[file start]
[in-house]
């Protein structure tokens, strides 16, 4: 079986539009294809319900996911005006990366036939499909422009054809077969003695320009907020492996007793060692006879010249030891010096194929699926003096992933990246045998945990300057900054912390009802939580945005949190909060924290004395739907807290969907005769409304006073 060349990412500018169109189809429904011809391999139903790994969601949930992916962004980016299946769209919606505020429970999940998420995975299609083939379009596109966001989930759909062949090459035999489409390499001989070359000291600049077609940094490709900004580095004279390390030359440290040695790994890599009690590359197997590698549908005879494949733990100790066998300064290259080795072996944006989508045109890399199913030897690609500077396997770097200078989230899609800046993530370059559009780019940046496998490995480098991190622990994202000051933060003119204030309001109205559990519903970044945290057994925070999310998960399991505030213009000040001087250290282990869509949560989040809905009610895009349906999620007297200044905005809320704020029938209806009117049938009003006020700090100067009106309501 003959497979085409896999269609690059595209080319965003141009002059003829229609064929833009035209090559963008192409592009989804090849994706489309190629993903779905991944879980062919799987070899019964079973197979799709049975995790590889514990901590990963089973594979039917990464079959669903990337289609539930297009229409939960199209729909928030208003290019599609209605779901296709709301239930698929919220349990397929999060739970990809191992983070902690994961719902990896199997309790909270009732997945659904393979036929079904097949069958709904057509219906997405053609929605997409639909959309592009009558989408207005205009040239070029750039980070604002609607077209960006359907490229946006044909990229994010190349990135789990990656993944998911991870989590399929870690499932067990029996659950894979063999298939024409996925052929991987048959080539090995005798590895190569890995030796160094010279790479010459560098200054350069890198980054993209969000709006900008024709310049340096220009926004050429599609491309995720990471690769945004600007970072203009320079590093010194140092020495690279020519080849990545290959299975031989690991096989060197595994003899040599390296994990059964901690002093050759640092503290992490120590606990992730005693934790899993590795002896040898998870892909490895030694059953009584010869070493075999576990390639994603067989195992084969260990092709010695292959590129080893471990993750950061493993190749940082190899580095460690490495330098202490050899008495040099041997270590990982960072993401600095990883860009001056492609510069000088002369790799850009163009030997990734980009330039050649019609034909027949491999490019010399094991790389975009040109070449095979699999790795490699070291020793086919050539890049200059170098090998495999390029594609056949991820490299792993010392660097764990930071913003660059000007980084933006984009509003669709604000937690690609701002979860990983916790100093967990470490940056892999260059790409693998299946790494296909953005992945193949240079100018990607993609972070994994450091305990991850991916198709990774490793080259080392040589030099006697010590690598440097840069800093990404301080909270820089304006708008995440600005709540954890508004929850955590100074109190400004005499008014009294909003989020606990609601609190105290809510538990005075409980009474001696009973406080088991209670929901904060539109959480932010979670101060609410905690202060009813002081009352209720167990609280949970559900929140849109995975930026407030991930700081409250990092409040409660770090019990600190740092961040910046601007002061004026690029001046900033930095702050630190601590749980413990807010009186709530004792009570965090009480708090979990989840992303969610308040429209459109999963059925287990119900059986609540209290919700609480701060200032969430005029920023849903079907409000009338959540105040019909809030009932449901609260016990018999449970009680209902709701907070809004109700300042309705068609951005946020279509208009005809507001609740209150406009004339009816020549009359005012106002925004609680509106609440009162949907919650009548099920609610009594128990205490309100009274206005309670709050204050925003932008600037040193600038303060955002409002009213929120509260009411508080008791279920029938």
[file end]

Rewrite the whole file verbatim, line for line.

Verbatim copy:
[in-house]
């Protein structure tokens, strides 16, 4: 079986539009294809319900996911005006990366036939499909422009054809077969003695320009907020492996007793060692006879010249030891010096194929699926003096992933990246045998945990300057900054912390009802939580945005949190909060924290004395739907807290969907005769409304006073 060349990412500018169109189809429904011809391999139903790994969601949930992916962004980016299946769209919606505020429970999940998420995975299609083939379009596109966001989930759909062949090459035999489409390499001989070359000291600049077609940094490709900004580095004279390390030359440290040695790994890599009690590359197997590698549908005879494949733990100790066998300064290259080795072996944006989508045109890399199913030897690609500077396997770097200078989230899609800046993530370059559009780019940046496998490995480098991190622990994202000051933060003119204030309001109205559990519903970044945290057994925070999310998960399991505030213009000040001087250290282990869509949560989040809905009610895009349906999620007297200044905005809320704020029938209806009117049938009003006020700090100067009106309501 003959497979085409896999269609690059595209080319965003141009002059003829229609064929833009035209090559963008192409592009989804090849994706489309190629993903779905991944879980062919799987070899019964079973197979799709049975995790590889514990901590990963089973594979039917990464079959669903990337289609539930297009229409939960199209729909928030208003290019599609209605779901296709709301239930698929919220349990397929999060739970990809191992983070902690994961719902990896199997309790909270009732997945659904393979036929079904097949069958709904057509219906997405053609929605997409639909959309592009009558989408207005205009040239070029750039980070604002609607077209960006359907490229946006044909990229994010190349990135789990990656993944998911991870989590399929870690499932067990029996659950894979063999298939024409996925052929991987048959080539090995005798590895190569890995030796160094010279790479010459560098200054350069890198980054993209969000709006900008024709310049340096220009926004050429599609491309995720990471690769945004600007970072203009320079590093010194140092020495690279020519080849990545290959299975031989690991096989060197595994003899040599390296994990059964901690002093050759640092503290992490120590606990992730005693934790899993590795002896040898998870892909490895030694059953009584010869070493075999576990390639994603067989195992084969260990092709010695292959590129080893471990993750950061493993190749940082190899580095460690490495330098202490050899008495040099041997270590990982960072993401600095990883860009001056492609510069000088002369790799850009163009030997990734980009330039050649019609034909027949491999490019010399094991790389975009040109070449095979699999790795490699070291020793086919050539890049200059170098090998495999390029594609056949991820490299792993010392660097764990930071913003660059000007980084933006984009509003669709604000937690690609701002979860990983916790100093967990470490940056892999260059790409693998299946790494296909953005992945193949240079100018990607993609972070994994450091305990991850991916198709990774490793080259080392040589030099006697010590690598440097840069800093990404301080909270820089304006708008995440600005709540954890508004929850955590100074109190400004005499008014009294909003989020606990609601609190105290809510538990005075409980009474001696009973406080088991209670929901904060539109959480932010979670101060609410905690202060009813002081009352209720167990609280949970559900929140849109995975930026407030991930700081409250990092409040409660770090019990600190740092961040910046601007002061004026690029001046900033930095702050630190601590749980413990807010009186709530004792009570965090009480708090979990989840992303969610308040429209459109999963059925287990119900059986609540209290919700609480701060200032969430005029920023849903079907409000009338959540105040019909809030009932449901609260016990018999449970009680209902709701907070809004109700300042309705068609951005946020279509208009005809507001609740209150406009004339009816020549009359005012106002925004609680509106609440009162949907919650009548099920609610009594128990205490309100009274206005309670709050204050925003932008600037040193600038303060955002409002009213929120509260009411508080008791279920029938």